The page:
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Abstract

Carbon dioxide distributions vary in Malay Basin. Structural relief and trap seal effectiveness are the main controls over the distribution of carbon dioxide percentage (Mansor Ahmad, Petronas, personal communication). These conceptual observations could be explained by three principals, viz. CO2 segregation in reservoir, cap rock sealing capacity and hydrocarbon fill-spill. Structural closures with vertical relief of more than 150 meters will accumulate relatively high concentration of carbon dioxide. Closures with vertical relief or hydrocarbon column less than 150 meters will accumulate relatively low concentrations of carbon dioxide if top and lateral are effective. Stratigraphic plays conventionally trap low CO2 accumulation due to their subtle relief and effective seal.<br>To understand the CO2 distribution, ten fields in Malay Basin were selected randomly. These fields are Noring, Jerneh, Bunga Raya, Jambu, Angsi, Bujang, Resak, Beranang, Inas and Ledang. To calibrate CO2 distribution, five fields were selected; namely Jerneh, Bunga Raya, Angsi, Resak and Beranang. These fields have a wide range in CO2 concentration and vertical structural closures ranging from 50-220 meters. The Jerneh structure is a 4-way closure with average relief of 150 meters. Group D and E gas<br>reservoirs in this field encountered low CO2 content, ranging from 0.98 - 7.0%. The CO2 percentages in this field support the theory of CO2 segregation and spill model. These results support the theory of effective seal, which is confirmed by the Equivalent Grain Size (EGS) values ranging from 10.14 - 10.99 phi. Bunga Raya structure is 4-way closure on the northern part and a 3-way closure fault dependant on the southern part. The vertical relief ranges between 30-80 meters. The CO2 content is high (45% to 55%) with an EGS value of 8.15 phi due to silty top seal. From the EGS values, the structures expected are mixed type traps in the northern part with possible oil potential down dip or a possible capillary limited trap. Angsi is low relief and faulted anticline trending NW-SE. The vertical relief is approximately 70 meters in Group I, which increases to about 120 meters deeper at Group K. Structural and stratigraphic traps types are encountered in this field. The field encountered low concentrations of CO2 due to low structural relief, which is supported in tandem with high EGS values ranging between 8.50 - 9.20 phi. CO2 content is low in Group I channel sand due to stratigraphic trap with low hydrocarbon column. Resak is a 3-way fault dependent closure. The CO2 content varies vertically and aerially in every reservoir due to differences in top seal capacity. Thicker and cleaner overlying shale provide effective seal in Group I20.1 reservoir. I30.1 and I50.1 reservoirs contain low CO2 with the EGS value of 8.70 - 9.0 phi. Different situations exist in the I80 and J Group reservoirs, where the CO2 content is high with less values of EGS, ranging from 7.70 - 8.50phi. Beranang structure, located to the south of Resak structure, is a downthrown normal fault dependant closure with relief about 55 meters. Each structure has no relationship due to the different pressure system. This structure encountered high CO2 with EGS value ranging from 4.0 - 5.9 phi. Understanding the parameters that could possibly control CO2 distribution in a basin and top seal capacity will give an explorationist an interpretational tool to explore for low CO2 hydrocarbon prospects. The vertical relief or hydrocarbon column limit varies from basin to basin due to difference in cap rock effectiveness. Different lithologies will have different capillary entry pressures that need different buoyancy pressures before it breaches under similar condition. The EGS method helps in predicting the seal capacity, which is an important element in identifying the low CO2 plays.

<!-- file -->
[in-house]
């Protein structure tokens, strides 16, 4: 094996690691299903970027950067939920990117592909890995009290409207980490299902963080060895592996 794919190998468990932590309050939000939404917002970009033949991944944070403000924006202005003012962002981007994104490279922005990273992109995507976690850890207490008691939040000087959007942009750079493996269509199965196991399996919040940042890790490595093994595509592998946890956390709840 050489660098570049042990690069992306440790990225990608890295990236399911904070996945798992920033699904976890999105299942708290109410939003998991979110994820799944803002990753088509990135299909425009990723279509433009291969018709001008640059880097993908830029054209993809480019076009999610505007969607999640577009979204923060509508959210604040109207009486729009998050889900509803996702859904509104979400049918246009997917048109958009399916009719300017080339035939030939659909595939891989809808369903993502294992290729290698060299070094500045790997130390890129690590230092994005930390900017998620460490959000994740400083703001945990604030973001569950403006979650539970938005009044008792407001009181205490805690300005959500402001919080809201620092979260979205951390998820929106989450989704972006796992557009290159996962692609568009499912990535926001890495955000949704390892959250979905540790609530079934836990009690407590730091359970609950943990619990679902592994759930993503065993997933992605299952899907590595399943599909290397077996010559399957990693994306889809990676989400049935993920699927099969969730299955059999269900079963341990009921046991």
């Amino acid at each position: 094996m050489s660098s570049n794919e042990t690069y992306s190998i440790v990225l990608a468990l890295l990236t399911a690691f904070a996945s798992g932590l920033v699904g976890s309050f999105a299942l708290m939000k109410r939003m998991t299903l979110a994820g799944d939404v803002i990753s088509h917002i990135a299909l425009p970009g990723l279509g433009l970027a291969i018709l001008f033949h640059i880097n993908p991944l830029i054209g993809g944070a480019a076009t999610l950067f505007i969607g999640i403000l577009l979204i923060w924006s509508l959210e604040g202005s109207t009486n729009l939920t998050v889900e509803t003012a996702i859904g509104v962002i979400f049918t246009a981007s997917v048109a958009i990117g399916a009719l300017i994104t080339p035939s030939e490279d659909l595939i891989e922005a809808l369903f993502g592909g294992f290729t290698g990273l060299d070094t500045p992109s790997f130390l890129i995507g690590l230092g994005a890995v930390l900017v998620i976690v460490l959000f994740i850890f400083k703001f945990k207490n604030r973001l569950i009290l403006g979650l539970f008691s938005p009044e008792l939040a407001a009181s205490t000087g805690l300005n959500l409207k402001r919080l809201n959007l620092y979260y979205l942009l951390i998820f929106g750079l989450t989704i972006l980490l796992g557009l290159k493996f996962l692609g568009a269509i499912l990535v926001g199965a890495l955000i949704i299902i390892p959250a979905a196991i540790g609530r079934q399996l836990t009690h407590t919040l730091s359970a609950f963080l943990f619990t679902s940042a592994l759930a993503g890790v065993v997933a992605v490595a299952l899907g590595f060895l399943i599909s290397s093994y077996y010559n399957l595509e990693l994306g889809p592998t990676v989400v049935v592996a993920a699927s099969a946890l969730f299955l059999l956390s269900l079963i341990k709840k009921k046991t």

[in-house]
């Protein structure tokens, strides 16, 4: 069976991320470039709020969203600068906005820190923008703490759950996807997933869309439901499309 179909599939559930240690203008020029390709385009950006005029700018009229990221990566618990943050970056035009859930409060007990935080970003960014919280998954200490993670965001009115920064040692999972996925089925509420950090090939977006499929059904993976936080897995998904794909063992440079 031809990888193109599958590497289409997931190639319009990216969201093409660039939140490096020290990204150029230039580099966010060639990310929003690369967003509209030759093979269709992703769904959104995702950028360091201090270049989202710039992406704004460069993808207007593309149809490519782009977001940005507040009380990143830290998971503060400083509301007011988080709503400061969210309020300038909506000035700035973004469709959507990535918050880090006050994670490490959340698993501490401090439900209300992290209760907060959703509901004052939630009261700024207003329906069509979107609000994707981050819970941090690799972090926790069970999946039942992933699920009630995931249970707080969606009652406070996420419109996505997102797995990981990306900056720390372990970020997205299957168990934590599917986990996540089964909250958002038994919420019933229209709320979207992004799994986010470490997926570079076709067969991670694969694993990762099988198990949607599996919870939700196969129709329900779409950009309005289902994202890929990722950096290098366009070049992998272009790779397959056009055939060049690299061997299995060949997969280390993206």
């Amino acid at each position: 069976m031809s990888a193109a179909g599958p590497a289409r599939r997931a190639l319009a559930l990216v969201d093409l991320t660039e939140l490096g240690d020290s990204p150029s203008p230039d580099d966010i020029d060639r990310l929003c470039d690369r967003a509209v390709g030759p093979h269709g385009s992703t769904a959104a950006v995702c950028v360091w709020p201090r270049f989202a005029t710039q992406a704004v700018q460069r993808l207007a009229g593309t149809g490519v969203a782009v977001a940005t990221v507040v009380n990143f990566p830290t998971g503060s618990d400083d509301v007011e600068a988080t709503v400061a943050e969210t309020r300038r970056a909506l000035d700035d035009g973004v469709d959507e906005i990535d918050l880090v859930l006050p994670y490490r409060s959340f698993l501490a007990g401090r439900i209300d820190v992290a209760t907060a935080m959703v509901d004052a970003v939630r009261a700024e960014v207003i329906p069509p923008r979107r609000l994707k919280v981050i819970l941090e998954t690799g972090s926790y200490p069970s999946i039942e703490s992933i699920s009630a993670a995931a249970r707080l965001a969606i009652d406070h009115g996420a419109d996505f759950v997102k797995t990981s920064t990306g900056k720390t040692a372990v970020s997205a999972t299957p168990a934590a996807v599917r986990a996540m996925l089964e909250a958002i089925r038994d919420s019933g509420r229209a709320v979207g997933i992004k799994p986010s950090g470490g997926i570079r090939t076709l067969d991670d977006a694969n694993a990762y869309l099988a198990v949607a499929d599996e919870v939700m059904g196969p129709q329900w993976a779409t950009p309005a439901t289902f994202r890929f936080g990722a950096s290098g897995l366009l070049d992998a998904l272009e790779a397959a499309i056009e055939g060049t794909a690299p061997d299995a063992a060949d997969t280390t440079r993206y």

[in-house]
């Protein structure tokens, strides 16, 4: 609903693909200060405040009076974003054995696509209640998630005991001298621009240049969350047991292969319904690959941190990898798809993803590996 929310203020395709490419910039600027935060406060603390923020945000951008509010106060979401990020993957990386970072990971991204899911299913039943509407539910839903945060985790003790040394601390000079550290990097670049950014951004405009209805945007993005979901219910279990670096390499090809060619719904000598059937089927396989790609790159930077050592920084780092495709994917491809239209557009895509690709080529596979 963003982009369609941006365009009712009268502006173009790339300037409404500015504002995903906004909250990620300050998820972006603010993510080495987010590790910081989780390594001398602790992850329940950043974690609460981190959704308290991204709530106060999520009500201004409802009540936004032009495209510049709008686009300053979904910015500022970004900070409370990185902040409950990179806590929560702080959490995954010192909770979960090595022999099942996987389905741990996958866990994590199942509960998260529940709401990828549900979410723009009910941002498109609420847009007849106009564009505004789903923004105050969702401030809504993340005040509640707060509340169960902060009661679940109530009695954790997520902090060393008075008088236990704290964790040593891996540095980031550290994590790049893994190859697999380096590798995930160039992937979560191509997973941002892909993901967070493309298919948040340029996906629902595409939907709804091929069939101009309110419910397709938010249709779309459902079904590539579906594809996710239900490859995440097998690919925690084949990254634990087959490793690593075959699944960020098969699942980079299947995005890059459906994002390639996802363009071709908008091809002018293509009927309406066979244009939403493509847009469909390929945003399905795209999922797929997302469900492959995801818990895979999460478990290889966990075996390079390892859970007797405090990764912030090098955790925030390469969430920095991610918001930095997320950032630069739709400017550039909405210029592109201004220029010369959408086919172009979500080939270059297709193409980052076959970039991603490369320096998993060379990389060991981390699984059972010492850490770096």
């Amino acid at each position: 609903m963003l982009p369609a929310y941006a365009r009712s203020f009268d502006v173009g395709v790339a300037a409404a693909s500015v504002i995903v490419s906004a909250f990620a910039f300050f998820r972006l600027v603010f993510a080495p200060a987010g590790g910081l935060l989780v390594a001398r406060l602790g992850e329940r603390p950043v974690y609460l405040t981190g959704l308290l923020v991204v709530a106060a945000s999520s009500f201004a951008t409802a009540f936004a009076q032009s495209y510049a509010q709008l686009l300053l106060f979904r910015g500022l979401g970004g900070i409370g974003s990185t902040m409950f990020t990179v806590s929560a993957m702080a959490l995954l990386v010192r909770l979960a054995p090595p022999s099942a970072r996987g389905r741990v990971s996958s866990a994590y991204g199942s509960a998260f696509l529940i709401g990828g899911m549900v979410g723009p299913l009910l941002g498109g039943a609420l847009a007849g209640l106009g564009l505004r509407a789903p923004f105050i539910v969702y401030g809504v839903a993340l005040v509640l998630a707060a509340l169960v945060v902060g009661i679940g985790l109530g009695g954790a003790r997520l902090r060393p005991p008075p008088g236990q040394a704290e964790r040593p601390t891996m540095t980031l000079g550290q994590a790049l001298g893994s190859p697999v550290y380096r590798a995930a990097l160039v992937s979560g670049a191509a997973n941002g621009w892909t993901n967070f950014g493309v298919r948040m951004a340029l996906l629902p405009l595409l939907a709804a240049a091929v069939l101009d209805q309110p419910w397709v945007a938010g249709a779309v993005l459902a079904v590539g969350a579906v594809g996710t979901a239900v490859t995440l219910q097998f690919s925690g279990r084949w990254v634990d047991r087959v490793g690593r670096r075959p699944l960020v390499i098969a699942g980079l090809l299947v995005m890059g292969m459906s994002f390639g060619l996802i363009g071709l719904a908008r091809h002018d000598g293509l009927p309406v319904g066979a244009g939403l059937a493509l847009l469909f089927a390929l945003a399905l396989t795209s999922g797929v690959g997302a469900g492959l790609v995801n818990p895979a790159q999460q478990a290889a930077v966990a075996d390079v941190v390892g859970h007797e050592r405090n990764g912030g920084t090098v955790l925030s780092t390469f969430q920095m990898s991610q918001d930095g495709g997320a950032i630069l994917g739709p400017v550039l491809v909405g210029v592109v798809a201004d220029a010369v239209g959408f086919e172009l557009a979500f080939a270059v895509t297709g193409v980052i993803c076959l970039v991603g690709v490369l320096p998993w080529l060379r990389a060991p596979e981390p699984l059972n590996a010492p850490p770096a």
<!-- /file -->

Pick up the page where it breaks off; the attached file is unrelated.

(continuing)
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/content/papers/10.3997/2214-4609-pdb.256.R14
2006-11-27
2021-11-29
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